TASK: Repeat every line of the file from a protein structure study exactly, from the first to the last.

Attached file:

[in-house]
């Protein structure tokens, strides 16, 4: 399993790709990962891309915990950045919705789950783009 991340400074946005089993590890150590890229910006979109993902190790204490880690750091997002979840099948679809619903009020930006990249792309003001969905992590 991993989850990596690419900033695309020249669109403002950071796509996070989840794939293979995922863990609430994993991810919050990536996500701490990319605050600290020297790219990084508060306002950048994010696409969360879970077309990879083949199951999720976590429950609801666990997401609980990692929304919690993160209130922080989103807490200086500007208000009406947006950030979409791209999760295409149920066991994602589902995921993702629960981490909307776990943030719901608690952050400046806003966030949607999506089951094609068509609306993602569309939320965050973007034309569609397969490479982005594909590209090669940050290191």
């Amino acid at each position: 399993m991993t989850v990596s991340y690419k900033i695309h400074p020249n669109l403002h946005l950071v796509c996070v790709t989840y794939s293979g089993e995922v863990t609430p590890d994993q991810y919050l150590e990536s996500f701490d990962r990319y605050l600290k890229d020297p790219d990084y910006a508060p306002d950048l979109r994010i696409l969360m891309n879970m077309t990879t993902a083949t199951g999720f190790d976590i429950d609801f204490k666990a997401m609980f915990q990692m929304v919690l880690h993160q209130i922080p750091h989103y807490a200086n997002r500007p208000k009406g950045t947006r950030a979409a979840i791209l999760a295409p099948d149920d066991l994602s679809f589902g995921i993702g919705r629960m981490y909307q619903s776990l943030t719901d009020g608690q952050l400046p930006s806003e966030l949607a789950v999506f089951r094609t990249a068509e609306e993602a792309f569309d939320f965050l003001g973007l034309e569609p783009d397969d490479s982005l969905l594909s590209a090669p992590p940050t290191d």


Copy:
[in-house]
């Protein structure tokens, strides 16, 4: 399993790709990962891309915990950045919705789950783009 991340400074946005089993590890150590890229910006979109993902190790204490880690750091997002979840099948679809619903009020930006990249792309003001969905992590 991993989850990596690419900033695309020249669109403002950071796509996070989840794939293979995922863990609430994993991810919050990536996500701490990319605050600290020297790219990084508060306002950048994010696409969360879970077309990879083949199951999720976590429950609801666990997401609980990692929304919690993160209130922080989103807490200086500007208000009406947006950030979409791209999760295409149920066991994602589902995921993702629960981490909307776990943030719901608690952050400046806003966030949607999506089951094609068509609306993602569309939320965050973007034309569609397969490479982005594909590209090669940050290191």
């Amino acid at each position: 399993m991993t989850v990596s991340y690419k900033i695309h400074p020249n669109l403002h946005l950071v796509c996070v790709t989840y794939s293979g089993e995922v863990t609430p590890d994993q991810y919050l150590e990536s996500f701490d990962r990319y605050l600290k890229d020297p790219d990084y910006a508060p306002d950048l979109r994010i696409l969360m891309n879970m077309t990879t993902a083949t199951g999720f190790d976590i429950d609801f204490k666990a997401m609980f915990q990692m929304v919690l880690h993160q209130i922080p750091h989103y807490a200086n997002r500007p208000k009406g950045t947006r950030a979409a979840i791209l999760a295409p099948d149920d066991l994602s679809f589902g995921i993702g919705r629960m981490y909307q619903s776990l943030t719901d009020g608690q952050l400046p930006s806003e966030l949607a789950v999506f089951r094609t990249a068509e609306e993602a792309f569309d939320f965050l003001g973007l034309e569609p783009d397969d490479s982005l969905l594909s590209a090669p992590p940050t290191d």